Curtis R. Priem Experimental Media and Performing Arts Center
Rensselaer Polytechnic Institute
Troy, NY, USA
August 16 - 22, 2010
Directed by Johannes Birringer and Mark Coniglio
Résumé and informal letter of application due June 30, 2010
EMPAC announces its first summer lab for interactive media in performance, to be held August 16-22, 2010 at the Curtis R. Priem Experimental Media and Performing Arts Center (EMPAC) in Troy, New York. Directed by Johannes Birringer and Mark Coniglio, the workshop offers intensive training and possibilities for experimentation with mixed reality and real time architectures, programmable environments, interactive design and the integration of time-based media into live performance and installation.
The workshop addresses emerging and professional art practitioners, scientists, researchers, and students from different backgrounds in performance and new media committed to sharing their interest in developing a deeper understanding of composing work focused on real time, interactive or time-based experiences and multidisciplinary collaborative processes (video, sound processing, projection design, lighting, choreography and directing).
Participants will be in residence for the duration of the lab and offered exceptional facilities at EMPAC for investigating performance and design techniques that will develop skills and inspire new ideas for working in mixed realities and interlinked physical/virtual or distributed aesthetics. The workshop will include examples and references to international stage works, choreographic systems, installations and site-specific works, as well as hands-on experimentation in full resolution with interactive systems.
Methodologies for the laboratory are conceived by theatre director and media artist Johannes Birringer, founder of the annual Interaktionslabor and professor of performance technologies at Brunel University (London), and Mark Coniglio, artistic co-director of Troika Ranch and creator of the Isadora software. Both artists are widely recognized for their pioneering work in the international performance and media network. Interaktionslabor was last offered on tour in Belo Horizonte, Brasil (2008), and Birringer’s and Coniglio’s work has been featured in numerous festivals and exhibitions around the world.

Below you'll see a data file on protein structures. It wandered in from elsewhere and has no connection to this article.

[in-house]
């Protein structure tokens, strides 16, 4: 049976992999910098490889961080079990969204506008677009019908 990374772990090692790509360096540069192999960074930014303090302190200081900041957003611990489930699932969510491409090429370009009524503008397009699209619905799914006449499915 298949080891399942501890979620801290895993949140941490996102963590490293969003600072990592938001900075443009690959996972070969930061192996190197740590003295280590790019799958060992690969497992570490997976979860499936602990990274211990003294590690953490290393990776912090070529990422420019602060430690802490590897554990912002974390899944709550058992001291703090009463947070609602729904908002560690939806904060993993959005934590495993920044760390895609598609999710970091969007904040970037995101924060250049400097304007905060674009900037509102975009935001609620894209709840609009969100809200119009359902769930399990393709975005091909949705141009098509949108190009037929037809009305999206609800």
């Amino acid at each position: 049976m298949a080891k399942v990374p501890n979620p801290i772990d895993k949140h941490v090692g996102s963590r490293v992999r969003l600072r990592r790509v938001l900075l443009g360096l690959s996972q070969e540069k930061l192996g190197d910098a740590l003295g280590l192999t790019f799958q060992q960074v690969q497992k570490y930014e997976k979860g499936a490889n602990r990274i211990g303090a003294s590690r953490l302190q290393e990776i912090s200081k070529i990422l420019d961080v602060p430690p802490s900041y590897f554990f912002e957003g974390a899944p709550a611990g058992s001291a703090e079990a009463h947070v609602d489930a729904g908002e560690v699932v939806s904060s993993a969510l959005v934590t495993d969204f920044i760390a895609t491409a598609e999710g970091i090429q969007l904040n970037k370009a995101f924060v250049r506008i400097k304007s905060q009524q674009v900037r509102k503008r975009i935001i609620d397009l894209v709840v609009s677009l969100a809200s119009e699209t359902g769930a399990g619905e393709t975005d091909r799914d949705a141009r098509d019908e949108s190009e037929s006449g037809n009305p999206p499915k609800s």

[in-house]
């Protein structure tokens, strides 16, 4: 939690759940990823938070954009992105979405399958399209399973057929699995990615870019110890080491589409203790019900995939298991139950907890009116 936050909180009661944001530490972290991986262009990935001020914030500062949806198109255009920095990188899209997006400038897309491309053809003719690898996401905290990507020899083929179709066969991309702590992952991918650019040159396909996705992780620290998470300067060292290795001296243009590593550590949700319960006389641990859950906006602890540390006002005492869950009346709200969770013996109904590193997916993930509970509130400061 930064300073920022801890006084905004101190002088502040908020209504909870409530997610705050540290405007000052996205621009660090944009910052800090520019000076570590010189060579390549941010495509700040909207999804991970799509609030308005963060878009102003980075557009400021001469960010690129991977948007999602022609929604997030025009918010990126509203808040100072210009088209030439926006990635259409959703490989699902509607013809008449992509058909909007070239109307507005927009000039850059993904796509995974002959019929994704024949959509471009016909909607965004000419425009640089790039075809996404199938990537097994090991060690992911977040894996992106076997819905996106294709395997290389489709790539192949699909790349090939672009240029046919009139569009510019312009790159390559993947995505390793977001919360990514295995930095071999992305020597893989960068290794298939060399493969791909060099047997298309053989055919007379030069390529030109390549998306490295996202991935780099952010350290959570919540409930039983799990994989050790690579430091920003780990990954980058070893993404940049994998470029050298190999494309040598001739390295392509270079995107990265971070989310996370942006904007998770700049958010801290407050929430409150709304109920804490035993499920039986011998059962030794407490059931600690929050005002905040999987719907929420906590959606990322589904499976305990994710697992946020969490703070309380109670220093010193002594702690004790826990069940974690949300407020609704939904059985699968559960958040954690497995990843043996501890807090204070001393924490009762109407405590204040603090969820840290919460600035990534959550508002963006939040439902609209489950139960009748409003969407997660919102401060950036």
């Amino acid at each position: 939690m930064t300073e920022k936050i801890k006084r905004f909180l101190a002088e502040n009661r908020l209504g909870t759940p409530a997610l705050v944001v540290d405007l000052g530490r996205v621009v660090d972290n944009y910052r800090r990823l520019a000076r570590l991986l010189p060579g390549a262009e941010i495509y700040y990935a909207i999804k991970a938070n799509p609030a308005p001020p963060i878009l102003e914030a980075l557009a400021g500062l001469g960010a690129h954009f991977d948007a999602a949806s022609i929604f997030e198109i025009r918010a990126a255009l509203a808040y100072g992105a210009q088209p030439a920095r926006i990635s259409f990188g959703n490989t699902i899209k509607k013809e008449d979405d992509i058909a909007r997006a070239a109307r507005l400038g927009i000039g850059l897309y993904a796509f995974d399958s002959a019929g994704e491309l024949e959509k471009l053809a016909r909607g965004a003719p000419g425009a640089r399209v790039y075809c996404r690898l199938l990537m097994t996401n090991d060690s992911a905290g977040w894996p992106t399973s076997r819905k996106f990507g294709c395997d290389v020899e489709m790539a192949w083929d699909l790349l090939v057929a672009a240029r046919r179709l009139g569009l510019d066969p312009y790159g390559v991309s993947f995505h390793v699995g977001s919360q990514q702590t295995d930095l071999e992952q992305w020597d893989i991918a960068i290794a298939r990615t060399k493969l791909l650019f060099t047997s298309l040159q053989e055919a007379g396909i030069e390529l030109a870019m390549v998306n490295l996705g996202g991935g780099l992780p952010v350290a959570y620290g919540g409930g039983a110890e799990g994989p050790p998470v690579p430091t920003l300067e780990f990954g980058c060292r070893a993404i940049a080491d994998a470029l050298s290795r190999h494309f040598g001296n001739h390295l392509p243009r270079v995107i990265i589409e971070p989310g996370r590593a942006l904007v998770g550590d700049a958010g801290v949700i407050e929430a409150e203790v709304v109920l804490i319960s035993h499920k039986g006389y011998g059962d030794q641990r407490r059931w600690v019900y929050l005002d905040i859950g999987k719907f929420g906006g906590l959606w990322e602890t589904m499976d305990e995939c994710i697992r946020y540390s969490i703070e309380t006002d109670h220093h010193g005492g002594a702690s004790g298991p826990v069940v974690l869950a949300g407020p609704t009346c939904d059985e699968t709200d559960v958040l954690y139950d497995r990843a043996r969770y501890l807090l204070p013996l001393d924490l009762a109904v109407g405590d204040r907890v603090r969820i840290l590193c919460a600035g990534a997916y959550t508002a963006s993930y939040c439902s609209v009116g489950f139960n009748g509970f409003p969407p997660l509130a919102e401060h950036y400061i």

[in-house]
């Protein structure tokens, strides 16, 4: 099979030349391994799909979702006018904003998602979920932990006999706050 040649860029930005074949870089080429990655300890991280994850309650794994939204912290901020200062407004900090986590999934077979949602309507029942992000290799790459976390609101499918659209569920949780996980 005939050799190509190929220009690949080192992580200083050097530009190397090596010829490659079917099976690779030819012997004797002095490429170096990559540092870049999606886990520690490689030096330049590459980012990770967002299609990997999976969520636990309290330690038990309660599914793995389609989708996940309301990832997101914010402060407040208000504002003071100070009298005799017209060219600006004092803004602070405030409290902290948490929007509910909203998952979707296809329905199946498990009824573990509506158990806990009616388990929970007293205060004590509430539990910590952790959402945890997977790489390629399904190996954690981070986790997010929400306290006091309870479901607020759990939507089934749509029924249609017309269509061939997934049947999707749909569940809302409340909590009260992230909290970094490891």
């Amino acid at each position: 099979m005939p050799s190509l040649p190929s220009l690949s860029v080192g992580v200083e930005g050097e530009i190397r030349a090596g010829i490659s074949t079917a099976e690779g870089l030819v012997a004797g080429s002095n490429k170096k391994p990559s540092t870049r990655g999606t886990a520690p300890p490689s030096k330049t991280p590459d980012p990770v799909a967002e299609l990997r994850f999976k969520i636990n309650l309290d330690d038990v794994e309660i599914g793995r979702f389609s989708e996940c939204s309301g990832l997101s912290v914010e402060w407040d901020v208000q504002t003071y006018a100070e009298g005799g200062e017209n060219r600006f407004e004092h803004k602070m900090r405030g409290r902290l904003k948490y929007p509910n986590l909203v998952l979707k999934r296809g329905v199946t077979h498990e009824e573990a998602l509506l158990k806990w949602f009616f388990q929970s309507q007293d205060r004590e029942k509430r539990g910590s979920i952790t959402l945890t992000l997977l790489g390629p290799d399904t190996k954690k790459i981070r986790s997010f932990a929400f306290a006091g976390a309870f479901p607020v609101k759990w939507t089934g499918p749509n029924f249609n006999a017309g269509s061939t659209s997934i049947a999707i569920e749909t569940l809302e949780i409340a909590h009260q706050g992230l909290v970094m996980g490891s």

The activities of the lab are open to visitors, and information about the proceedings and the research process can be found on the EMPAC website: http://www.empac.rpi.edu/.
Résumé and informal letter of application are due by June 30, 2010.
For more information, please contact Hélène Lesterlin, Curator, Dance - firstname.lastname@example.org or 518.276.3918.
Skill requirements: Intermediate/advanced experience in performing with audio/visual technologies and/or programming. Previous experience with Isadora or Max/MSP recommended. This workshop is geared for those already working with technology but wishing to improve their skills and get new perspectives.
WHAT TO BRING: It is recommended that participants bring rehearsal clothing and their own laptop and other tools (camera, recorder, etc.). Digital equipment will also be available.
WORKSHOP FEE: $500
HOUSING: Participants in the workshop will be able to choose from several shared or single on-campus housing options, or may organize their own housing while in Troy.
SCHEDULE: The lab is intensive and will run from 10 AM - 10 PM daily. Registration will be held Monday morning, August 16, and work that day will start at noon. Participants will wrap up their work Sunday morning, August 22, and depart Sunday afternoon.
TRAVEL TO EMPAC: http://www.empac.rpi.edu/visit/
Johannes Birringer is an independent choreographer and media artist. As artistic director of AlienNation Co. (www.aliennationcompany.com), he has created numerous dance-theatre works, videos, digital media installations and site-specific performances in collaboration with artists in Europe, the Americas, China, Japan and Australia. He has taught at several universities in the US, including Yale University, Rice University, and Northwestern University, and in 2000 he created the new Dance & Technology MFA at Ohio State University. His books include Theatre Theory Postmodernism (1989), Media and Performance (1998), Performance on the Edge (2000), and Performance, Technology, and Science (2008). In 2005 he co-edited a book on dance and neuroscience (Tanz im Kopf/Dance and Cognition). As co-founder of ADaPT (Association for Dance and Performance Telematics), he developed a number of online performances in the early years of this century; his contributions to online collaborative networks were recognized by ars electronica in 2005. He has won numerous awards and commissions, and taught workshops in performance technologies and composition in many parts of the world. In 2003 he founded the international Interaktionslabor Göttelborn in a former coalmine in Germany, initiating long-term research into interactive systems and real time theatrical processes. In 2006 he was appointed professor of performance technologies at Brunel University in London, where he directs the Design and Performance Lab (www.brunel.ac.uk/dap). Recent production include the digital oratorio Corpo, Carne e Espírito, premiered in Brasil at FIT Theatre Festival (2008), and Suna no Onna (2007-08), an interactive dance work created with his London-based lab featuring wearable designs by fashion designer Michèle Danjoux. His new mixed reality installation UKIYO will go on European tour in June 2010.